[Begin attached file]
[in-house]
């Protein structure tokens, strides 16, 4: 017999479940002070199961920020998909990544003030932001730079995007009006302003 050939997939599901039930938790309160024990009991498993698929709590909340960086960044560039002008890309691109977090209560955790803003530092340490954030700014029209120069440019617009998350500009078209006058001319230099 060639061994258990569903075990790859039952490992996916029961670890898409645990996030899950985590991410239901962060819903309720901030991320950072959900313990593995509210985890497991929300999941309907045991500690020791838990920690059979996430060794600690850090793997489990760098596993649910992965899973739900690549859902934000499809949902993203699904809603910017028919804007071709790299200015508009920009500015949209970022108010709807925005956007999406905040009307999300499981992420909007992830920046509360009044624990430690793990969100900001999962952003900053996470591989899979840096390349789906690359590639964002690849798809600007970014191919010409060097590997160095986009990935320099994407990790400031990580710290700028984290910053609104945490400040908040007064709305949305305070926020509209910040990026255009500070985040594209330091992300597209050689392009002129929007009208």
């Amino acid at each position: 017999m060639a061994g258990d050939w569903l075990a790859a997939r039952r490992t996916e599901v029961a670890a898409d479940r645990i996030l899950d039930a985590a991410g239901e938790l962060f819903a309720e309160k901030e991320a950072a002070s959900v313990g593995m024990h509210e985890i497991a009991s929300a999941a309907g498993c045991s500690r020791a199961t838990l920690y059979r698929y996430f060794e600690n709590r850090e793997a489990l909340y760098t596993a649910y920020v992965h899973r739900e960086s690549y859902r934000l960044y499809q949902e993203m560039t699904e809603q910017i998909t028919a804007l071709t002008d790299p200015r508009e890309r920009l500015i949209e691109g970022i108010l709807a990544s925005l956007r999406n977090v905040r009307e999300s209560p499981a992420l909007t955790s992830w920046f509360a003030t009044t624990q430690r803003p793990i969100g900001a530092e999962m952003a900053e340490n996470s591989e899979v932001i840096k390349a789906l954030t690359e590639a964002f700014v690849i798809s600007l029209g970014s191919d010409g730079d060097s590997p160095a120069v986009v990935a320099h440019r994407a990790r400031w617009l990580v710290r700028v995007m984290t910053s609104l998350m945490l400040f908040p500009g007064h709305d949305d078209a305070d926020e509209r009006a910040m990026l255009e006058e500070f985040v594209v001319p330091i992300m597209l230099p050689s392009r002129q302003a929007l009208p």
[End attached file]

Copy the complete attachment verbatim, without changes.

[in-house]
């Protein structure tokens, strides 16, 4: 017999479940002070199961920020998909990544003030932001730079995007009006302003 050939997939599901039930938790309160024990009991498993698929709590909340960086960044560039002008890309691109977090209560955790803003530092340490954030700014029209120069440019617009998350500009078209006058001319230099 060639061994258990569903075990790859039952490992996916029961670890898409645990996030899950985590991410239901962060819903309720901030991320950072959900313990593995509210985890497991929300999941309907045991500690020791838990920690059979996430060794600690850090793997489990760098596993649910992965899973739900690549859902934000499809949902993203699904809603910017028919804007071709790299200015508009920009500015949209970022108010709807925005956007999406905040009307999300499981992420909007992830920046509360009044624990430690793990969100900001999962952003900053996470591989899979840096390349789906690359590639964002690849798809600007970014191919010409060097590997160095986009990935320099994407990790400031990580710290700028984290910053609104945490400040908040007064709305949305305070926020509209910040990026255009500070985040594209330091992300597209050689392009002129929007009208």
């Amino acid at each position: 017999m060639a061994g258990d050939w569903l075990a790859a997939r039952r490992t996916e599901v029961a670890a898409d479940r645990i996030l899950d039930a985590a991410g239901e938790l962060f819903a309720e309160k901030e991320a950072a002070s959900v313990g593995m024990h509210e985890i497991a009991s929300a999941a309907g498993c045991s500690r020791a199961t838990l920690y059979r698929y996430f060794e600690n709590r850090e793997a489990l909340y760098t596993a649910y920020v992965h899973r739900e960086s690549y859902r934000l960044y499809q949902e993203m560039t699904e809603q910017i998909t028919a804007l071709t002008d790299p200015r508009e890309r920009l500015i949209e691109g970022i108010l709807a990544s925005l956007r999406n977090v905040r009307e999300s209560p499981a992420l909007t955790s992830w920046f509360a003030t009044t624990q430690r803003p793990i969100g900001a530092e999962m952003a900053e340490n996470s591989e899979v932001i840096k390349a789906l954030t690359e590639a964002f700014v690849i798809s600007l029209g970014s191919d010409g730079d060097s590997p160095a120069v986009v990935a320099h440019r994407a990790r400031w617009l990580v710290r700028v995007m984290t910053s609104l998350m945490l400040f908040p500009g007064h709305d949305d078209a305070d926020e509209r009006a910040m990026l255009e006058e500070f985040v594209v001319p330091i992300m597209l230099p050689s392009r002129q302003a929007l009208p």